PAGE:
Asus this week started global sales of its ROG Ally portable game console. The Asus take on Valve's Steam Deck and other portables offers numerous advantages, including higher performance enabled by AMD's Ryzen Z1 Extreme processor, broad compatibility with games and latest features courtesy of Windows 11, and a Full-HD 120 Hz display. Furthermore, the handheld can also be turned into a fully-fledged desktop PC.

The top-of-the-range Asus ROG Ally promises to be a real portable powerhouse as it is built around AMD's Ryzen Z1 Extreme processor that uses the company's Phoenix silicon fabbed on TSMC's N4 (4 nm-class) technology. This configuration, which is similar to AMD's Ryzen 7 7840U CPU, features eight Zen 4 cores and 12 CU RDNA 3-based GPU that promises solid performance in most games on the built-in Full HD display. 

To maintain steady performance for the APU that can dissipate heat up to 30W, Asus implemented an intricate cooling system featuring anti-gravity heat pipes, a radiator with 0.1 mm fins, and two fans. 

Speaking of performance, it should be noted that those who want to enjoy ROG Ally games in higher resolution, with higher performance on an external display on TV can do so by attaching one of Asustek's ROG XG Mobile external graphics solutions, such as the flagship ROG XG Mobile with Nvidia's GeForce RTX 4090 Laptop GPU for $1,999.99, or the more moderately priced XG Mobile with AMD's Radeon RX 6850M XT for $799.99. Compatibility with eGFX solutions is a rather unique feature that sets it apart from other portable consoles and makes it a rather decent gaming PC.

As for memory and storage, the ROG Ally features 16GB of LPDDR5-6400 memory and a 512GB M.2-2230 SSD with a PCIe 4.0 interface. Additionally, for users wishing to extend storage without disassembly, the console incorporates a microSD card slot that's compatible with UHS-II.

Another feature that makes ROG Ally stand out is its 7-inch display with a resolution of 1920x1080 and a maximum refresh rate of 120 Hz. To enhance gaming aesthetics, the console's display — covered in Gorilla Glass Victus for extra protection — uses an IPS-class panel with peak luminance of 500 nits and features Dolby Vision HDR support. Adding to the overal gaming experience, the ROG Ally also comes with a Dolby Atmos-certified audio subsystem with Smart Amp speakers and noise cancellation technology.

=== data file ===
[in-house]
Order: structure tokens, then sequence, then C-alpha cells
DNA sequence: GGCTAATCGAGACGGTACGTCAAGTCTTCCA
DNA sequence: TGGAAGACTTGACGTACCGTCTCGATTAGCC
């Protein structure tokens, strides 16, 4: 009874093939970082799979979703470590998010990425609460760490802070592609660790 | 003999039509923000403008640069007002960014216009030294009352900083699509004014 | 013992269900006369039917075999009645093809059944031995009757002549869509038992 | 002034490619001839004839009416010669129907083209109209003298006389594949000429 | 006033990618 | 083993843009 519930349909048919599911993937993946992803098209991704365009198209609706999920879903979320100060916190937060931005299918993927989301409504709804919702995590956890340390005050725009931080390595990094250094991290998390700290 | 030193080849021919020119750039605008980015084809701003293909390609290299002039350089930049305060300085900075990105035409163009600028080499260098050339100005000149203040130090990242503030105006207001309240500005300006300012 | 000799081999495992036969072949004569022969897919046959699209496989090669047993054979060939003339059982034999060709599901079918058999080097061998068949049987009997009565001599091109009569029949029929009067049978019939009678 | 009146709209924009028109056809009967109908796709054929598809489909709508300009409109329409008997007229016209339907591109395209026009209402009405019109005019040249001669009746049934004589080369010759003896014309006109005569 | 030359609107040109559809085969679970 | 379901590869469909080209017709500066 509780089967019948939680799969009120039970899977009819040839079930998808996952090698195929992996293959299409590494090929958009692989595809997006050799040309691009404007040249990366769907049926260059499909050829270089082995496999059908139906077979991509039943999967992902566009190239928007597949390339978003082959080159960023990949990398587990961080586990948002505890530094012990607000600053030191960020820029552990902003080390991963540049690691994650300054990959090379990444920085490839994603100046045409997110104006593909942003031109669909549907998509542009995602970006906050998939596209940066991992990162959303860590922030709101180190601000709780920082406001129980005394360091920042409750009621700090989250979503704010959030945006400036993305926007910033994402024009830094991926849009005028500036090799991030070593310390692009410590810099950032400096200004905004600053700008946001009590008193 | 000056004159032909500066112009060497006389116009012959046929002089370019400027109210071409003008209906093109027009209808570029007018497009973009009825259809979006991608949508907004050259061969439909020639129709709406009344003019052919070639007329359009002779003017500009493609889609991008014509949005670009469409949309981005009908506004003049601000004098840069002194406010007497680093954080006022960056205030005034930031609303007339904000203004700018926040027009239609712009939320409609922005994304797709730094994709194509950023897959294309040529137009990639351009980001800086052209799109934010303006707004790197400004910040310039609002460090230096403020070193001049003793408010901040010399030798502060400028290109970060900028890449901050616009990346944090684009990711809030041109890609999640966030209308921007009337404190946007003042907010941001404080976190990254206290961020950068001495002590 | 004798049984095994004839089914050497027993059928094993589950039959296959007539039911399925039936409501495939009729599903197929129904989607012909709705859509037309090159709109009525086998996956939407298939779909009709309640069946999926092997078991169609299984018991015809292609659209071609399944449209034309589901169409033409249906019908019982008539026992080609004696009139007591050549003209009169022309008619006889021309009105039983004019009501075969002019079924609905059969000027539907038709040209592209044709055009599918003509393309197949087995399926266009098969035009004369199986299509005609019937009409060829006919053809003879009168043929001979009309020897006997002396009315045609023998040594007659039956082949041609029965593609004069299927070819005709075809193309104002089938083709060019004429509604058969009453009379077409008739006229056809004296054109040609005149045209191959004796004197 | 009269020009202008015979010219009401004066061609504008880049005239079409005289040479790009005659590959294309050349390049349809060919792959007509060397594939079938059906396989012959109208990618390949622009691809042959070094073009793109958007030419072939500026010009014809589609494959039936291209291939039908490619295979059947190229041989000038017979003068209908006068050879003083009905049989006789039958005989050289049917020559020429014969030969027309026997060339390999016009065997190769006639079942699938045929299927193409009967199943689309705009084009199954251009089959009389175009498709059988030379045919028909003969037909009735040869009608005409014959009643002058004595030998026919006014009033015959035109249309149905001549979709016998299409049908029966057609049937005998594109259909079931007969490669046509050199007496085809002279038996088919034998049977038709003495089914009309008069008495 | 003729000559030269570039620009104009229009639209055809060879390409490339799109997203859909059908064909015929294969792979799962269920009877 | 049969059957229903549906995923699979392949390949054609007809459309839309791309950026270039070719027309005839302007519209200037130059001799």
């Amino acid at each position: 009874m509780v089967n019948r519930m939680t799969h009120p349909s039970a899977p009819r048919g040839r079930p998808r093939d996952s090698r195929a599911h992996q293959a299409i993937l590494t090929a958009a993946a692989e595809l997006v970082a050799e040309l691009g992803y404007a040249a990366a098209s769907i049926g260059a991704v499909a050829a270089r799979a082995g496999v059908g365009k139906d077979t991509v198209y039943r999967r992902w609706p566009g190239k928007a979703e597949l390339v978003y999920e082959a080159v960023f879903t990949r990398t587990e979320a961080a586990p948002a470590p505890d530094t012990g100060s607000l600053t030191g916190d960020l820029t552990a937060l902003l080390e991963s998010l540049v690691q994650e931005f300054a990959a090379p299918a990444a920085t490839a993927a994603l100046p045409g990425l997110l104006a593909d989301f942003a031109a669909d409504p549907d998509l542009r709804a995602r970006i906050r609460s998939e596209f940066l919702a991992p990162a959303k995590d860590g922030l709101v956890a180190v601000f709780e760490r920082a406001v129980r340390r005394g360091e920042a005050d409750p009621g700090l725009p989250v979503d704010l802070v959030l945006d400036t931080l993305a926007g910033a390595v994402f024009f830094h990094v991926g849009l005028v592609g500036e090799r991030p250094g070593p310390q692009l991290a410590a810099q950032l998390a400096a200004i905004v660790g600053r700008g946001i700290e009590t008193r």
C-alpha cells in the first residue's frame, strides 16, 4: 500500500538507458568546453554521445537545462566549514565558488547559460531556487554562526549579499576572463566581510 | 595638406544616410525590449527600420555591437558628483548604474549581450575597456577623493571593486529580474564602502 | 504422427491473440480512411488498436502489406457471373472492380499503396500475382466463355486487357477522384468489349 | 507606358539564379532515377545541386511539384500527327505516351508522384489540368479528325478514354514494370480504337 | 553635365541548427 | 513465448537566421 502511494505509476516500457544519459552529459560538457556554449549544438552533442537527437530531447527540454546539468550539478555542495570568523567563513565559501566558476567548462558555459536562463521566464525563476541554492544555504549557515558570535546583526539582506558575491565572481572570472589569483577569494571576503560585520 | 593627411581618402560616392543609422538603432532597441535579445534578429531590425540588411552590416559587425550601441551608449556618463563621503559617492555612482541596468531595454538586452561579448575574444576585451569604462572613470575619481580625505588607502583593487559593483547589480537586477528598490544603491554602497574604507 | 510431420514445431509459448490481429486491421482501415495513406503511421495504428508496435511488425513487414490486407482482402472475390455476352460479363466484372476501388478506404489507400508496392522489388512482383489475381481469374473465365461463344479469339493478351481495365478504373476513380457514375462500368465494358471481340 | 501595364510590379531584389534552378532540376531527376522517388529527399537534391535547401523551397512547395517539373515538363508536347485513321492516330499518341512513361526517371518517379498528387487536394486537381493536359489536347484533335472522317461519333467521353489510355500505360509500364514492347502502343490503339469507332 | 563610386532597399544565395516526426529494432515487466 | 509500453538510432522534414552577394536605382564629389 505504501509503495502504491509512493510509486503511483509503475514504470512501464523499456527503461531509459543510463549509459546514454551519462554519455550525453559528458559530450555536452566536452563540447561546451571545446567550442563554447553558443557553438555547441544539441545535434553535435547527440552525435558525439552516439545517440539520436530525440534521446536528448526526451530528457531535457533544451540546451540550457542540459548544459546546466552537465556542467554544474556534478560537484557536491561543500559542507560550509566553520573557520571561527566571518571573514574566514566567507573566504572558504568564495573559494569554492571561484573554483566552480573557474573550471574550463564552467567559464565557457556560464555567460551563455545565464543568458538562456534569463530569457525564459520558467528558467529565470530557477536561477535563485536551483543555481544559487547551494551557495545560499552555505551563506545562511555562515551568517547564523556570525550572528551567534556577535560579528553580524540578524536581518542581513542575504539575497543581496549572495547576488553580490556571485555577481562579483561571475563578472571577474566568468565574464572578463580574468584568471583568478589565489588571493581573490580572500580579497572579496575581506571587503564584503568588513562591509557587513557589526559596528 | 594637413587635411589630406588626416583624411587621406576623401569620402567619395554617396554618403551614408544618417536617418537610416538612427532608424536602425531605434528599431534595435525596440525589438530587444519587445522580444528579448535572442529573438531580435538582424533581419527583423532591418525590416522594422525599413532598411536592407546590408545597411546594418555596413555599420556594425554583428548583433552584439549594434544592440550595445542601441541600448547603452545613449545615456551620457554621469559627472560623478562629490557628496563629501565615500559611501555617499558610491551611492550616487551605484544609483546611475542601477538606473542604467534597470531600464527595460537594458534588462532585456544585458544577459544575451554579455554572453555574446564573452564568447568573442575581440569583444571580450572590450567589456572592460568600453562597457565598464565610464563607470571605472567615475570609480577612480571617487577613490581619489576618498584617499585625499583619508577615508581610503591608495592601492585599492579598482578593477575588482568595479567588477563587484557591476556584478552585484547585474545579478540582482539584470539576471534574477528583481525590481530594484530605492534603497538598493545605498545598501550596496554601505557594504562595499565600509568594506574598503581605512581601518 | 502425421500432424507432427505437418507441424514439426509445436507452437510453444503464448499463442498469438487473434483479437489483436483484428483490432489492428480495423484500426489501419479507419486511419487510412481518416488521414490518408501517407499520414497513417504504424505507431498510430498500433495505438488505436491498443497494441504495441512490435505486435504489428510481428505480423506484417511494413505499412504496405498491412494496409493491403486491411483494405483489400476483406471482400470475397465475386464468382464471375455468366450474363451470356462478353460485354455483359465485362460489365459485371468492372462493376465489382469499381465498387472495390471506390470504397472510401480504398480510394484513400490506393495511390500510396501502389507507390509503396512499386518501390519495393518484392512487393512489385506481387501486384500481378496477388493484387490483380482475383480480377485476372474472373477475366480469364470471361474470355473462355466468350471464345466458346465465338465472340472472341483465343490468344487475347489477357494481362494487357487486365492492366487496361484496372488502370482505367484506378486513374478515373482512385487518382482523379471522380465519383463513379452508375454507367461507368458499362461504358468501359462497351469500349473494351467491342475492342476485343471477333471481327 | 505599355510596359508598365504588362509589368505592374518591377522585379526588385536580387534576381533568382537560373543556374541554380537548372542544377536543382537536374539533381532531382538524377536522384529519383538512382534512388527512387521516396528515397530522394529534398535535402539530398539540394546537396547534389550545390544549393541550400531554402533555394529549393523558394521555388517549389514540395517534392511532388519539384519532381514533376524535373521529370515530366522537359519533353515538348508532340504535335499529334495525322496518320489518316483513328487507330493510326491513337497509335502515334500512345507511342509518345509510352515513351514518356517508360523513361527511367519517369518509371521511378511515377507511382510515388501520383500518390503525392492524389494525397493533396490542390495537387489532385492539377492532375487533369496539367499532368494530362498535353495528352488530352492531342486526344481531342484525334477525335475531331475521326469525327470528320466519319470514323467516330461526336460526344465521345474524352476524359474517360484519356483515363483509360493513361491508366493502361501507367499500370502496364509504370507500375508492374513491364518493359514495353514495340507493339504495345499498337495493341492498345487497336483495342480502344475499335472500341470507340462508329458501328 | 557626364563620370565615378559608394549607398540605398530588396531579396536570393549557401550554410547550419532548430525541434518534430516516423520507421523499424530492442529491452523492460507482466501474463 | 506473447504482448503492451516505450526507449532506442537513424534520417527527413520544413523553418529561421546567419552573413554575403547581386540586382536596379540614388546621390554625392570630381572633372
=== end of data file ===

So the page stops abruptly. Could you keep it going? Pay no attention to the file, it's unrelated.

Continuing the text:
While the Asus ROG Ally certainly comes in a portable game console form-factor, it is essentially a mobile PC and like any computer, it is designed to deliver standard portable computer connectivity features. Accordingly, the console comes with a Wi-Fi 6E and Bluetooth adapter, a MicroSD card slot for added storage, a USB Type-C port for charging and display output, an ROG XG Mobile connector for attaching external GPUs, and a TRRS audio connector for wired headsets.

To make the ROG Ally comfortable to use, Asustek's engineers did a lot to balance its weight and keep it around 600 grams, which was a challenge as the game console uses a very advanced mobile SoC that needs a potent cooling system. Achieving a balance between device weight and potent SoC performance required a trade-off, so Asus equipped the system with a 40Wh battery, which is relatively small and lightweight. But with this battery, the ROG Ally can run up to 2 hours under heavy gaming workloads, as corroborated by early reviews.

This week Asus begins to sell its range-topping version of the ROG Ally game console based on AMD's Ryzen Z1 Extreme processor, which it first teased back in April and them formally introduced in mid-May. This unit costs $699in the U.S. and is available from BestBuy and from Asus directly. In Europe, the portable console can be pre-ordered presumably for €799, whereas in the U.K. it can be pre-ordered for £899. Later on, Asus will introduce a version of the ROG Ally based on the vanilla Ryzen Z1 processor that offers lower performance, but is expected to cost $599.